One of the great joys, and most under-rated features, of the iPhone when it first launched was the ability to update its operating systems and firmware via iTunes. If, like me, you had bought one or more mobile â€˜lemonsâ€™ over the years, that had to be returned to a â€˜service centreâ€™ for reprogramming, youâ€™ll know exactly what I mean.
Despite the iTunes umbilical cord, it meant that an iPhone owner could always choose to have the latest and greatest, for at least two generations of a model. The concept was so good that other manufacturers soon caught on, including Googleâ€™s Androids and Windows Mobile 7. Now mobile devices can always be kept up to date – or can they?
Just like PCs before them, it appears not all mobile devices are created equal. An operating system is a continual â€˜work in progressâ€™ and when you only have one form factor to worry about, as in the case of the iPhone, releasing stress-free updates is doable. However, when your OS is adopted by numerous manufacturers producing multiple device types with different screen sizes, processors, inputs, cameras, interfaces, etc. The task of keeping everyone updated becomes slightly more difficult. In the case of Android, there are at least four or five versions in the field and not all handsets can be updated.
If the phone makers like to tinker with some of the OS features then, as in the case of the recent Samsung WP7 updates, the device can quickly become an ornamental brick. When things do go wrong, itâ€™s the network operator that usually gets the first call, not because they probably supplied the device, more because they actually have someone answering their customer service lines.
The smarter phones get the more they emulate our PCs and the more likely we are to become frustrated with and fearful of any software updates, especially those marked as security updates. These updates usually follow some sort of breach of security, or malware attack, not precede them.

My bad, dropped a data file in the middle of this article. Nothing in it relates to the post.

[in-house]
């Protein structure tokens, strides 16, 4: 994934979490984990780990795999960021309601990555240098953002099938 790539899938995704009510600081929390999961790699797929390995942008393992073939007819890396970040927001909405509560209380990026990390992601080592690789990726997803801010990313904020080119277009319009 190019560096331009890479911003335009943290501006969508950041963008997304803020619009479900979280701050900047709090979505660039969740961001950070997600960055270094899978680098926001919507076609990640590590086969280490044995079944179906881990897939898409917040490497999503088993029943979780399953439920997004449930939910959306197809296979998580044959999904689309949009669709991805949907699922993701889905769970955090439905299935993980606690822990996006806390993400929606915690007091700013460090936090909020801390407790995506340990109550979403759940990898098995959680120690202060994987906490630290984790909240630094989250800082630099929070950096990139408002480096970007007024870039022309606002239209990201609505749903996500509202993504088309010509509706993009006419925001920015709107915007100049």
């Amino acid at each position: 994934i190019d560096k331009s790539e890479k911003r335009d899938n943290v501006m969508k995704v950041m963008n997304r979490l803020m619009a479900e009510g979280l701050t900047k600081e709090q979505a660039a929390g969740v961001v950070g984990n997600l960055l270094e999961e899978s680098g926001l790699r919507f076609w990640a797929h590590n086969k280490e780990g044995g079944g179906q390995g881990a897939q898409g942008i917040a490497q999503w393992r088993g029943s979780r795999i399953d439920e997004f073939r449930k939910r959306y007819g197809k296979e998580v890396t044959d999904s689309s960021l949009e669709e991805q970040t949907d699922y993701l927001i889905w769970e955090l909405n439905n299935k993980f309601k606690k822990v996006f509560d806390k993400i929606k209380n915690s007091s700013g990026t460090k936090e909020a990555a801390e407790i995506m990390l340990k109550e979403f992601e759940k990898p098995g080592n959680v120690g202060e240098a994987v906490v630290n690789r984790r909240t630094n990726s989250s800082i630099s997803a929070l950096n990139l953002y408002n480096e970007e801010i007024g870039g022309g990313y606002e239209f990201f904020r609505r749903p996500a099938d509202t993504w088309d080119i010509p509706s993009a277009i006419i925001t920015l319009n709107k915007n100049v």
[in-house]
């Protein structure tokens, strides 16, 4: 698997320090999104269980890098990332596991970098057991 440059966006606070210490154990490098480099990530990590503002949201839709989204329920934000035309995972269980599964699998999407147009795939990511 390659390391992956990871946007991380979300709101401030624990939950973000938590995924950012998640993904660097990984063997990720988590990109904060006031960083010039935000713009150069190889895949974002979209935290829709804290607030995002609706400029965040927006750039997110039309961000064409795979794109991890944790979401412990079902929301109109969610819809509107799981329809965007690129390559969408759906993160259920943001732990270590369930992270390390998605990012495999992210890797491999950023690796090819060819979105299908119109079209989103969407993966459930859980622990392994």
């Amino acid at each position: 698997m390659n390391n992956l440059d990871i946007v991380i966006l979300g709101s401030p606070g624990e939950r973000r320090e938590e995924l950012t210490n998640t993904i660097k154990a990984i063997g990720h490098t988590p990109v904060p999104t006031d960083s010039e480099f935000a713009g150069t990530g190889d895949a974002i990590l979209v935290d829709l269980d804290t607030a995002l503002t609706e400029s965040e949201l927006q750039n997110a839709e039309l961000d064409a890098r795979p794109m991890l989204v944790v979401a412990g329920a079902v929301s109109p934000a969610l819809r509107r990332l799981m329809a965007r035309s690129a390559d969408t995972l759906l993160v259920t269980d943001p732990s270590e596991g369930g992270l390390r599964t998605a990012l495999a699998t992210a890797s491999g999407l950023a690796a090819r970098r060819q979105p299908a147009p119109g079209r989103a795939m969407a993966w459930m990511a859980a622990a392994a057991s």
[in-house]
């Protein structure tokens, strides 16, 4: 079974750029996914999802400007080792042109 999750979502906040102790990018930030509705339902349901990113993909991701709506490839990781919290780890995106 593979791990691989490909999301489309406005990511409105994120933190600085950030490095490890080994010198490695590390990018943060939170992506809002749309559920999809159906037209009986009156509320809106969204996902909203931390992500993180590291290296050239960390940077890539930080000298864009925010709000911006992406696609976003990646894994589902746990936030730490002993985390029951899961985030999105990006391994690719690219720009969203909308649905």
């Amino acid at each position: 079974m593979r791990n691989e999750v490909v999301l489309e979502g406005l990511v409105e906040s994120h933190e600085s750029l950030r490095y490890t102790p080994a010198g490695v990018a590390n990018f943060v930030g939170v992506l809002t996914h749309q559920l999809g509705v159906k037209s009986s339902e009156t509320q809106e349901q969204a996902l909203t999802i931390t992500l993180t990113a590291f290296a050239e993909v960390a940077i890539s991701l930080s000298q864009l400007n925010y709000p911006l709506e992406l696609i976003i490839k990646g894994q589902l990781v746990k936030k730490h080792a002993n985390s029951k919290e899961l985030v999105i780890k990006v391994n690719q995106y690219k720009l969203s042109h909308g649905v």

In the case of Android theÂ most recent update was designed to undo any damage caused by a wave of malware-infected applications discovered last week.Â Fierce Mobile Content reports that, â€œmore than 50 Android appsâ€”credited to developers Kingmall2010, we20090202 andÂ Myournetâ€”reportedly contained the DroidDream malware, which seeks to gain root access to the userâ€™s device, collecting a range of available data and downloading more malicious code to the smartphone without the consumerâ€™s knowledge or consent. Thatâ€™s right, 50 bad apps sold directly from the Android Market.
â€œGoogle plans to implement a series of new security measures to prevent other Android Market applications from wreaking the same kind of havoc. The digital services giant is also collaborating with partners to solve the storefrontâ€™s underlying security questions.â€
Alas, thatâ€™s only half the story. It seems that Google had another little weapon, kept pretty much to itself, in case of such emergency. Dubbed the â€˜App Kill Switch,’ Google confirmed it recently activated Android Market’s remote application removal tool to wipe all installed copies of the offending malware on customer devices.
Wow, thatâ€™s impressive, but letâ€™s get this into some perspective. If I had an Android device and I happened to have installed the said malware applications, Google, without me knowing it, would have accessed my device andÂ zapped something on it without my knowing it. Hmm, if somebody was able to do that on my PC I would probably have been calling a lawyer!
I would prefer that the apps did not make into the Android Market in the first place. However, itâ€™s nice to know â€˜Big Gâ€™ is looking out for malware, even after it has been distributed, itâ€™s quite another finding they have the ability to nuke something on my phone.
Oh no, I feel another case of ‘mobile paranoiaâ€™ coming on!